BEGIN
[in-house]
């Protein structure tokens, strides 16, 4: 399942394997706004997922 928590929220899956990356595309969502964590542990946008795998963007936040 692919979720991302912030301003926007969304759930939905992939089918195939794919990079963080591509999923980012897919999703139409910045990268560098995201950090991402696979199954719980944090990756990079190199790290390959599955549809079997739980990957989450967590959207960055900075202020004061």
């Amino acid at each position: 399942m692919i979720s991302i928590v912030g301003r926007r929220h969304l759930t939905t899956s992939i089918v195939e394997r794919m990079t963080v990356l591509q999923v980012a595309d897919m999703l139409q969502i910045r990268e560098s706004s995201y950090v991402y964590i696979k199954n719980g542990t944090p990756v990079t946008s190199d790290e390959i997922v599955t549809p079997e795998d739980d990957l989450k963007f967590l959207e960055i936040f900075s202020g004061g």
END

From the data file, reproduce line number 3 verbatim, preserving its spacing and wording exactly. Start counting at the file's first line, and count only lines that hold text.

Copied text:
């Amino acid at each position: 399942m692919i979720s991302i928590v912030g301003r926007r929220h969304l759930t939905t899956s992939i089918v195939e394997r794919m990079t963080v990356l591509q999923v980012a595309d897919m999703l139409q969502i910045r990268e560098s706004s995201y950090v991402y964590i696979k199954n719980g542990t944090p990756v990079t946008s190199d790290e390959i997922v599955t549809p079997e795998d739980d990957l989450k963007f967590l959207e960055i936040f900075s202020g004061g």